Dayton foodbank prepares as additional COVID SNAP benefits expire

Starting Wednesday, additional Supplemental Nutrition Assistance Program (SNAP) benefits — also known as food stamps — come to an end, impacting thousands of Miami Valley residents.

For approximately three years, federal legislation allowed SNAP recipients to receive the maximum monthly benefit to help offset the financial strain caused by the COVID-19 pandemic. With the emergency allocation ending, SNAP participants will now receive one monthly payment.

The Ohio Department of Job and Family Services noted on its website SNAP recipients will continue to receive their normal amount, but will no longer receive the emergency allotment.

“Your normal amount is the first SNAP benefit you receive each month — the emergency allotment has been the second SNAP benefit issued at the end of the month,” the message read.

The ODJFS also warned of scammers attempting to steal SNAP benefits. Calls saying benefits have expired or asking for personal identification information, such as a Social Security number, should be reported to the Ohio Attorney General’s Office at 1-800-282-0515 or

Amber Wright, development coordinator for The Foodbank Inc. in Dayton, said it’s too soon to tell how much it will impact the agency, but added they’ve already started to see an increase in people using The Foodbank’s services.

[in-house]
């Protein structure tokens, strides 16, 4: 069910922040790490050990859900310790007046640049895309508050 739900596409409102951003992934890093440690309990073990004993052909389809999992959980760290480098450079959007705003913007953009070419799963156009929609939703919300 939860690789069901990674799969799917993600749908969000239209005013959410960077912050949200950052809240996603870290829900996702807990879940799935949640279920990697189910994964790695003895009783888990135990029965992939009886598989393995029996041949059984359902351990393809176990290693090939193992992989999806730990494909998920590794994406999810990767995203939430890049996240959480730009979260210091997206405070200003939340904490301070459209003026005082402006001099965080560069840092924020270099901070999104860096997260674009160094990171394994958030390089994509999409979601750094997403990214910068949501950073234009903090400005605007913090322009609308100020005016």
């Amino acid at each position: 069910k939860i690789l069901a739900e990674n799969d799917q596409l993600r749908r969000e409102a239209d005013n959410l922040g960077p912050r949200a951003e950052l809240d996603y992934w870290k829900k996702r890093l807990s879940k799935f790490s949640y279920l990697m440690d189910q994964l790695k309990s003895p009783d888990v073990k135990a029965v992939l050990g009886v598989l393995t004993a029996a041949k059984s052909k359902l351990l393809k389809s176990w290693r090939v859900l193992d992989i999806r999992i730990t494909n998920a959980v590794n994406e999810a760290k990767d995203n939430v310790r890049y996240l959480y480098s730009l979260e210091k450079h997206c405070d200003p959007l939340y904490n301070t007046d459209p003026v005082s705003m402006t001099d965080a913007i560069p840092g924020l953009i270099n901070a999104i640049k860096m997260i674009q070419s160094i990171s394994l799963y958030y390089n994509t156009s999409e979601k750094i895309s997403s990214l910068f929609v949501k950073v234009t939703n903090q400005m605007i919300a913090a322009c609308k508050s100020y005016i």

“Just today we served about 400 families in our on-site drive-thru and almost 50 of them were new,” she said. “We are starting to see people who have never had to turn to charitable food assistance before coming through our lines because they depended on this money for their household grocery budget.

In 2022 The Foodbank and its 112 partner agencies served 650,000 unique clients in Montgomery, Greene and parts of Preble counties, and Wright said that number is expected to increase this year.

“SNAP is getting cut at a very bad time because of the inflation and high costs of food,” she explained.

The Foodbank is also dealing with the impacts from inflation. It’s harder for the agency to source food and send out its truck fleet. Some retail partners may cut back on their donations as they also are affected by inflation, Wright said.

As a result, some clients might see less of a variety of foods available at Foodbank events.

“But we have a lot of talent and dedication on our team and we are not worried about running out of food,” Wright said. “We still will want everyone if they’re struggling to come utilize our services.”

She encouraged anyone struggling to visit to find information about The Foodbank’s mobile pantries. The agency has drive-thru food distributions at 56 Armor Place on Wednesdays from 9 to 11 a.m.

Wright said they are also working on launching a new online locator tool that would allow people to search for pantries in their area.

Approximately 1.43 million Ohioans and 170,000 Miami Valley residents will be affected by the update to SNAP benefits.

In the Miami Valley, the following receive SNAP benefits in each county:

Butler County: 40,145

Clark County: 22,881

Greene County: 13,322

Miami County: 8,928

Montgomery County: 75,374

Preble County: 3,713

Warren County: 9,688

SOURCE: The Ohio Department of Job & Family Services, Greene and Montgomery counties.